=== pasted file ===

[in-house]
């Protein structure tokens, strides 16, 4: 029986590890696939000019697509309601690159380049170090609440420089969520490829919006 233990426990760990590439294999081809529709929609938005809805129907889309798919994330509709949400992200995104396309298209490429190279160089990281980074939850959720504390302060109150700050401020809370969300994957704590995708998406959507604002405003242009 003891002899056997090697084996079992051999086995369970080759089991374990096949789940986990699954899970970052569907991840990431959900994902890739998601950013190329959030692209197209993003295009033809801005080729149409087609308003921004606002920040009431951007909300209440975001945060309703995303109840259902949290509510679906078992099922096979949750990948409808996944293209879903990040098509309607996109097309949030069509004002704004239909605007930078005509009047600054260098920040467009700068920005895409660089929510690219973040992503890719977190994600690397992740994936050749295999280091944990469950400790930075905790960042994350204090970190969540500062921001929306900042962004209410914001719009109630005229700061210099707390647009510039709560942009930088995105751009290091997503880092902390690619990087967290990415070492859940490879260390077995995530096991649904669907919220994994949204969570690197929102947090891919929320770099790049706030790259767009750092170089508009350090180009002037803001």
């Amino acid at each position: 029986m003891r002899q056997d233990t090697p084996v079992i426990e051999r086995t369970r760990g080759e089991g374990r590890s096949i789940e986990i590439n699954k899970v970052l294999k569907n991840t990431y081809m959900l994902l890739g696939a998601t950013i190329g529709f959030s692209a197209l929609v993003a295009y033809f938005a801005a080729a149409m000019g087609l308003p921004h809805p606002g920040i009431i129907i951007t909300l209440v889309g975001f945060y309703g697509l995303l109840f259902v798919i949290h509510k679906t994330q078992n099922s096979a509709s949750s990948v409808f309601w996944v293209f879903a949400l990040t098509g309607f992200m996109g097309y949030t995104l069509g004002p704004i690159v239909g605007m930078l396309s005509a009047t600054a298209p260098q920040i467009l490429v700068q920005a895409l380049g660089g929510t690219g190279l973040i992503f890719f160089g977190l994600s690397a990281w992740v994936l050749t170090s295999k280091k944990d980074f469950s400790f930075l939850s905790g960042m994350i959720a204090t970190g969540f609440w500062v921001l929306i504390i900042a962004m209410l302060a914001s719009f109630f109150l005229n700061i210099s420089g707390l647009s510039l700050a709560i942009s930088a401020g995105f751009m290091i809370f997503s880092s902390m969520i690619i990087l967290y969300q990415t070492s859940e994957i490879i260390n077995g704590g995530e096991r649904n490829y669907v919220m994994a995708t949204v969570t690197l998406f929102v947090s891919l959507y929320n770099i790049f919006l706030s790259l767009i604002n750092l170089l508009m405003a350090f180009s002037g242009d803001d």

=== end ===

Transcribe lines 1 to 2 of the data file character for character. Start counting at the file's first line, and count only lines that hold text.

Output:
[in-house]
């Protein structure tokens, strides 16, 4: 029986590890696939000019697509309601690159380049170090609440420089969520490829919006 233990426990760990590439294999081809529709929609938005809805129907889309798919994330509709949400992200995104396309298209490429190279160089990281980074939850959720504390302060109150700050401020809370969300994957704590995708998406959507604002405003242009 003891002899056997090697084996079992051999086995369970080759089991374990096949789940986990699954899970970052569907991840990431959900994902890739998601950013190329959030692209197209993003295009033809801005080729149409087609308003921004606002920040009431951007909300209440975001945060309703995303109840259902949290509510679906078992099922096979949750990948409808996944293209879903990040098509309607996109097309949030069509004002704004239909605007930078005509009047600054260098920040467009700068920005895409660089929510690219973040992503890719977190994600690397992740994936050749295999280091944990469950400790930075905790960042994350204090970190969540500062921001929306900042962004209410914001719009109630005229700061210099707390647009510039709560942009930088995105751009290091997503880092902390690619990087967290990415070492859940490879260390077995995530096991649904669907919220994994949204969570690197929102947090891919929320770099790049706030790259767009750092170089508009350090180009002037803001």